Queen/Mating Nucs

As part of Ryan’s queen-rearing project, he created these “mating nucs,” which, in effect, are little queen nurseries (Ryan jokingly calls them brothels because they’re purpose is to house the queen until she’s mated). He took a deep hive body box and split it into four sections using clear plexiglass. He takes a viable, unhatched queen cell out of his queen-rearing box and puts her in with one frame of honey and one frame full of brood (eggs, larva, and pupa), so each box contains four nucs-in-the-making. Each section has it’s own entrance (see holes in front) so that when the queen emerges she can come out and do her mating flight.



Preparing for the Honey Harvest

Ryan putting together all of our new honey supers. He’s preparing for the harvest, and getting some hive bodies for the new nucs that he’s creating.

We are Langstroth beekeepers, which means we use the stackable box hives as opposed to top-bar hives, and instead of using the shallow honey supers we use regular deep-hive bodies for the honey supers as well as the brood boxes. We didn’t do this for any¬† particular reason, just a matter of choice. There’s only one disadvantage to using deep-hive bodies for our supers: our extractor only fits three deep frames, whereas if we used the shallow supers it would take six at a time. It just makes the harvest take a little longer.

We’re eager to rob our girls!

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Swarm, Catch, Scratch

Wednesday was an interesting day for beekeeping.

At about 2:15, Ryan emails me to let me know that his queen-rearing experiment has succeeded. He opened the box and found that he had mis-timed the extraction of the queen cells by a day. Some had hatched, which meant there were multiple queens in the box. In all he counted about 16 broken cells, which means that about 50 percent of what he grafted were reared successfully. Now, where the queens went, we have no idea. They may have slowly battled it out until the mightiest took reign. It’s a bit sad to think that we missed out on so many healthy queens, but at least we know that we don’t have to go out and buy our queens elsewhere.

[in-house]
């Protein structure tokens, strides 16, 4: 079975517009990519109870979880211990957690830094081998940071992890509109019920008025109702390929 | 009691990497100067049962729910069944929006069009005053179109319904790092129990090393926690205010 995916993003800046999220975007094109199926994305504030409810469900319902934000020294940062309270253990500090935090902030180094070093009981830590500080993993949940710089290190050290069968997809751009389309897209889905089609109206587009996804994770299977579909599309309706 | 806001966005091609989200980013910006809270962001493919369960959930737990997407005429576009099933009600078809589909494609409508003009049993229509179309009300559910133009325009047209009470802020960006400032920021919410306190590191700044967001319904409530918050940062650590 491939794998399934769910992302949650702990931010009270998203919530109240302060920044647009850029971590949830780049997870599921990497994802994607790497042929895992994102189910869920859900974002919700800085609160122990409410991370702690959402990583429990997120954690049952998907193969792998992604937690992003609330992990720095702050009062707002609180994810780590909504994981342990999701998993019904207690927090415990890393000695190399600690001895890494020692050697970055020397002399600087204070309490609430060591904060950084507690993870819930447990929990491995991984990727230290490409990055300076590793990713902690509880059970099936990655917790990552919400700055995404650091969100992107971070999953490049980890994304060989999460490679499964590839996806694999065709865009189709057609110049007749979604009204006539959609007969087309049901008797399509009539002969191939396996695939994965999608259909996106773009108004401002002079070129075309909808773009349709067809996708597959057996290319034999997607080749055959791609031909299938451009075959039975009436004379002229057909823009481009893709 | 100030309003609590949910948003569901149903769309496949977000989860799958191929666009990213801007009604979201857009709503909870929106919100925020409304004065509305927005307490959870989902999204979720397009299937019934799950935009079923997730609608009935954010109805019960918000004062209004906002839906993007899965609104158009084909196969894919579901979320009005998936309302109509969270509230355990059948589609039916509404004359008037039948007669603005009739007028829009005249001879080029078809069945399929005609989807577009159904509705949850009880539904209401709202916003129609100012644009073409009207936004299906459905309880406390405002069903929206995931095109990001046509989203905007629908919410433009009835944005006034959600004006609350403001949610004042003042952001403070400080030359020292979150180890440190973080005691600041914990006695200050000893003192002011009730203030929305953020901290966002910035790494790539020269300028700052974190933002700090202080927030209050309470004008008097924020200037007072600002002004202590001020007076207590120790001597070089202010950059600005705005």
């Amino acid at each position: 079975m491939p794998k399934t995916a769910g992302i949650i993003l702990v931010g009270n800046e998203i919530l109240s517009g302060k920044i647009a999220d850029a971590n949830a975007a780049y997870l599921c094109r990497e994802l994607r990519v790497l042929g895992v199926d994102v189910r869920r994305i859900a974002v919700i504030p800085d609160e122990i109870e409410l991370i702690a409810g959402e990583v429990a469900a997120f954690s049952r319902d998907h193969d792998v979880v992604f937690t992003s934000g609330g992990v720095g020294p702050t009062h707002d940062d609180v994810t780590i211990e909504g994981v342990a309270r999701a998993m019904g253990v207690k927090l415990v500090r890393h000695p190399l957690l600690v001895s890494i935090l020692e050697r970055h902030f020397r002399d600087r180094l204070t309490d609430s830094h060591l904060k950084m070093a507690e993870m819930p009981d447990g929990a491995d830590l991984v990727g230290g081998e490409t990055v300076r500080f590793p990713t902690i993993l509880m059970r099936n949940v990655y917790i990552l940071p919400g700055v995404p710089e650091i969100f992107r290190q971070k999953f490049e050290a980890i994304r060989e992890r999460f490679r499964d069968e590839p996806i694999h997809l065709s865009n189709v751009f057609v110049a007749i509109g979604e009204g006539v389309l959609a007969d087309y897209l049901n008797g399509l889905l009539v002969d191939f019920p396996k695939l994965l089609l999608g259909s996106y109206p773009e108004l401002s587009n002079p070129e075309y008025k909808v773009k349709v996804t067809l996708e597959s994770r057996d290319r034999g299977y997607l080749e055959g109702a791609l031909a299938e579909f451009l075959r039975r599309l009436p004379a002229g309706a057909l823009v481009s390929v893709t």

He did find one queen crawling around the box and deposited her into one of our queenless colonies. She immediately began fluttering her wings to spread her pheromone throughout the new hive. Amazing.

Then at 3:15 Ryan emailed again and said that we’d had our first swarm from a split that he had created a couple of weeks ago. He said he and Charlotte watched as the cloud swirled and buzzed and landed on our neighbor’s basketball post. When I got home they were still there (see photos below), thankfully, and I helped Ryan get a box and balance it above the swarm. True to form, they were so docile he worked them in shorts and a t-shirt with no problems. Then he smoked them from the bottom, and up, up, up they went into the box. Shazam! A new colony.

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Ryan decides to check the hive that swarmed to see what’s up. Again, he’s out there in his shorts and T-shirt looking in the box and then he hears this scratching noise on the frame he’s looking at. He brings the frame over and asks me if I hear it. Sure enough, we look closely and there’s the new queen emerging from her supersedure cell. I guess the old queen knew it was time to go, so she swarmed with half the colony.

The beauty of it all is that we got this video of the queen emerging from her cell. (Sorry for the slightly fuzzy zoom moment.) Enjoy!